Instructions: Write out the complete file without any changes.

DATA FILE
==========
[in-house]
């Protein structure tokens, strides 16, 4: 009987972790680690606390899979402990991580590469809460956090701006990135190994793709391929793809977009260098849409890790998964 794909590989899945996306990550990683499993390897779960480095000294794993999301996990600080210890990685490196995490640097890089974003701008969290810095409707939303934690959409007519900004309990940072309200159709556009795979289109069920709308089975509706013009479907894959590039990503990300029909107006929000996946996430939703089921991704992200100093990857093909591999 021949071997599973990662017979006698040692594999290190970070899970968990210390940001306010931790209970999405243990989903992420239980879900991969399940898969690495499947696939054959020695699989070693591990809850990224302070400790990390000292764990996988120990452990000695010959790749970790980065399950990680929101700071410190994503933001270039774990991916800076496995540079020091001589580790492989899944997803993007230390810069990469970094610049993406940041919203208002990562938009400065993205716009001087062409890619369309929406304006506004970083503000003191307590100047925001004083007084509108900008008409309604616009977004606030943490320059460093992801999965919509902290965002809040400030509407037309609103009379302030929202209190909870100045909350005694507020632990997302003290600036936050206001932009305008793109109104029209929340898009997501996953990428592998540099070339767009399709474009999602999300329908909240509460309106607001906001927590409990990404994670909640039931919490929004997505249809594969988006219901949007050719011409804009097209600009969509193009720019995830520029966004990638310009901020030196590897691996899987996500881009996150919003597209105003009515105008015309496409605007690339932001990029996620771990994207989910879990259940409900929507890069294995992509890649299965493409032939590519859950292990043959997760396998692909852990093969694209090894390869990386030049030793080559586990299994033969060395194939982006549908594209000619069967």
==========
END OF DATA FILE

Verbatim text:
[in-house]
């Protein structure tokens, strides 16, 4: 009987972790680690606390899979402990991580590469809460956090701006990135190994793709391929793809977009260098849409890790998964 794909590989899945996306990550990683499993390897779960480095000294794993999301996990600080210890990685490196995490640097890089974003701008969290810095409707939303934690959409007519900004309990940072309200159709556009795979289109069920709308089975509706013009479907894959590039990503990300029909107006929000996946996430939703089921991704992200100093990857093909591999 021949071997599973990662017979006698040692594999290190970070899970968990210390940001306010931790209970999405243990989903992420239980879900991969399940898969690495499947696939054959020695699989070693591990809850990224302070400790990390000292764990996988120990452990000695010959790749970790980065399950990680929101700071410190994503933001270039774990991916800076496995540079020091001589580790492989899944997803993007230390810069990469970094610049993406940041919203208002990562938009400065993205716009001087062409890619369309929406304006506004970083503000003191307590100047925001004083007084509108900008008409309604616009977004606030943490320059460093992801999965919509902290965002809040400030509407037309609103009379302030929202209190909870100045909350005694507020632990997302003290600036936050206001932009305008793109109104029209929340898009997501996953990428592998540099070339767009399709474009999602999300329908909240509460309106607001906001927590409990990404994670909640039931919490929004997505249809594969988006219901949007050719011409804009097209600009969509193009720019995830520029966004990638310009901020030196590897691996899987996500881009996150919003597209105003009515105008015309496409605007690339932001990029996620771990994207989910879990259940409900929507890069294995992509890649299965493409032939590519859950292990043959997760396998692909852990093969694209090894390869990386030049030793080559586990299994033969060395194939982006549908594209000619069967």